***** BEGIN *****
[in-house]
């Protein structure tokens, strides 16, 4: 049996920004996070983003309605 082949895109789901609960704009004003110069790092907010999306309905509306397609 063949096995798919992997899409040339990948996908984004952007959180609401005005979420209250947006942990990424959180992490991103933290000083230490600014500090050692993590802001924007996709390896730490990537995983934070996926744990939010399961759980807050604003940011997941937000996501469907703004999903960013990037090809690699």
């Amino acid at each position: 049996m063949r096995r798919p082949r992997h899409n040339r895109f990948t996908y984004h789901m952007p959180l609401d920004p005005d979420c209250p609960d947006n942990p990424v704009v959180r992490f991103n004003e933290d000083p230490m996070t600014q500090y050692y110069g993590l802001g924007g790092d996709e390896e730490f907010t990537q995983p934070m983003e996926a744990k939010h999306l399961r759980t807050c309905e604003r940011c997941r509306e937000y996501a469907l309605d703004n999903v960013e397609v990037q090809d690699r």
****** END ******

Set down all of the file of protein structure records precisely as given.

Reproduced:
[in-house]
């Protein structure tokens, strides 16, 4: 049996920004996070983003309605 082949895109789901609960704009004003110069790092907010999306309905509306397609 063949096995798919992997899409040339990948996908984004952007959180609401005005979420209250947006942990990424959180992490991103933290000083230490600014500090050692993590802001924007996709390896730490990537995983934070996926744990939010399961759980807050604003940011997941937000996501469907703004999903960013990037090809690699």
């Amino acid at each position: 049996m063949r096995r798919p082949r992997h899409n040339r895109f990948t996908y984004h789901m952007p959180l609401d920004p005005d979420c209250p609960d947006n942990p990424v704009v959180r992490f991103n004003e933290d000083p230490m996070t600014q500090y050692y110069g993590l802001g924007g790092d996709e390896e730490f907010t990537q995983p934070m983003e996926a744990k939010h999306l399961r759980t807050c309905e604003r940011c997941r509306e937000y996501a469907l309605d703004n999903v960013e397609v990037q090809d690699r």